Proliferation of personal computing has assembled the struggle between consumers, developers, publishers, intellectual property right holders, retailers, and device manufacturers. Most users are lackadaisical while others diligent towards privacy and having control over their purchased devices and content they consume.
Having privacy and control is also portioned out by developers who are open source advocates. Readable peer reviewed source code is a source of security and privacy for everyone. This is partly the reason why developers don't enjoy sifting through code that is vague, manually obfuscated, dispersed, aliased, auto generated, and excessively separated between multiple files and directories.
At the heart of privacy and control is a file system and execution rights allocating core, originally strained from computing lab technicians. The heart of modern open source operating system generically known as Linux. A system designed to provide it's operator complete control over underlying hardware. Provided the user operator is a knowledgeable system admin, respects other users of the system and other nodes when system is on a network.
Along with open source operating system there are two most popular commercial operating systems. One type of system is a derivative of Linux and the other was born from a DOS prompt. These two variants of commercial systems provide convenience and ease of use to most users. Systems with these two operating systems are designed for home and small business users. Due to mass appeal and marketing most individuals are familiar with these system's visual user interface. Most of us take for granted how easy it is to "plug and play" peripherals to a personal computer with a commercial operating system. A purchase of an add on device from a retail store or a e-commerce site. A mouse, stylus, printer, scanner, or a external storage device.
A small business only disparages their own operation by using a home user license. Although the business may have initially adapted to use a commercial operating system with a familiar user interface.
Prior to downloadable software and App stores. Not too long ago software for personal computers came in a box containing discs licensed by software publisher. Software wasn't a platform constantly running on a user's system keeping track of a user's activity and updating some remotely stored user profile. For most, software was considered a tool or something to enjoy for a moment in time.
With the advent of smart personal mobile computing, rights and limits between a user, device manufacturer, operating system maintainers, store operators, and software publishers have become more elusive. Although Google Play store has done an amazing job of voluntarily publishing directly from application development configurations what device permissions are being used by an Application.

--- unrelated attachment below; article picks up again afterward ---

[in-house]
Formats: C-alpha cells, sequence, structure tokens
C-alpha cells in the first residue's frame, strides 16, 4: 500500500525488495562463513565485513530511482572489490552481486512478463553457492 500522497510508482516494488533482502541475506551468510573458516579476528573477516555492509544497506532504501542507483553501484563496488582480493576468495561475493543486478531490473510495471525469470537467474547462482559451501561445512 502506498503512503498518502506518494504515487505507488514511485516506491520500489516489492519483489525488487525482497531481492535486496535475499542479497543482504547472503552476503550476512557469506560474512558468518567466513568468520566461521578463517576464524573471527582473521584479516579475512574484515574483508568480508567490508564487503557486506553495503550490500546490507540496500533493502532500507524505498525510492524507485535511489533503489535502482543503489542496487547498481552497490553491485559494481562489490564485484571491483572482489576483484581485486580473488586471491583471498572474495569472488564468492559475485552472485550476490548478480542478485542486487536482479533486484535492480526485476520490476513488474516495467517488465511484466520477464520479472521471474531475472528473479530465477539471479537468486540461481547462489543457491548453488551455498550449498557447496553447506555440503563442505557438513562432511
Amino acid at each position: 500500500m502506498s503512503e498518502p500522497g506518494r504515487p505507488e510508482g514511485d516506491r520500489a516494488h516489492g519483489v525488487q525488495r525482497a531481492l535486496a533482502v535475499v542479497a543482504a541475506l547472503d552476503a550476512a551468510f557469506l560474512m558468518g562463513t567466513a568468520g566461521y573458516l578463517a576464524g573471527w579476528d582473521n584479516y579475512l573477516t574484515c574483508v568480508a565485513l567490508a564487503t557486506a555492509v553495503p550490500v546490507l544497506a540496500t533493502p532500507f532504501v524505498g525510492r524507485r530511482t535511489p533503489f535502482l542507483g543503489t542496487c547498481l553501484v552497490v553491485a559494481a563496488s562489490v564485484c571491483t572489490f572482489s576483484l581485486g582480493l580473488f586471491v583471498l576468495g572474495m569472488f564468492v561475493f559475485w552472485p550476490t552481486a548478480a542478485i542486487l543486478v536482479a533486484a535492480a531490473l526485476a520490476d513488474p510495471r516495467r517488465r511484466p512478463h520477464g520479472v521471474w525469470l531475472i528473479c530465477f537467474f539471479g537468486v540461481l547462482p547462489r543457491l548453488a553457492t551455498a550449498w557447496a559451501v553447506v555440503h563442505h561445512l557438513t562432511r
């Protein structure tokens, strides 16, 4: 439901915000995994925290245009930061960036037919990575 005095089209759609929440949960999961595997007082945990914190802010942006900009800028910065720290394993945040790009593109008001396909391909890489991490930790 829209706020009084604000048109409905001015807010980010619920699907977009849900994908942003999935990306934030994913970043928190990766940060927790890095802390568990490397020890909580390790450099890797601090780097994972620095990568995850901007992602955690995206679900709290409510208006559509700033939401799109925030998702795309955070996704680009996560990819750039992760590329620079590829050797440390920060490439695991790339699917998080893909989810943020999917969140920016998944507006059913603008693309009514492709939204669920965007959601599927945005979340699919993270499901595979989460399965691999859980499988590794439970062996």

For example you are looking for a camera application with more features than the default App included with Android Operating System.
You scroll down and touch "Read More".
In the read more section of the App description you scroll down and touch on App permissions.
Once App permissions is touched, a pop up dialog appears displaying device permissions that will be used by your selected Camera App.
You decide to keep looking and see another Camera App.
You follow the same steps and get a pop up permissions dialog detailing device permissions required by the App.
An Android device user can also set permissions for each application on their phone. With the latest visual interface enhancements made to Android operating system. You can simply swipe down from top edge of display to enable or disable, flash light, Wifi, Wireless data, Bluetooth and much more. Whither or not those permissions are honored by hardware manufacturer may be another issue.
A hardware designer and manufacturer known as Fairphone allows an Android device owner to physically remove components of a mobile device. Due to the modular hardware design you can simply use a basic screw driver to add remove hardware components.
As envisioned and advocated by early adapters and pioneers of personal computing. Rights and limits are a serious matter. Computing will only be devalued without considering rights and limits of all parties involved. Otherwise most consumers would toss their devices in a recycling bin.
- "Post picture of a dial lock" (http://www.merangue.com/Locks-50mm_Combination_Dial_Lock_1.html)
- "Screenshots" (play.google.com)
- "Screenshot" (shop.fairphone.com)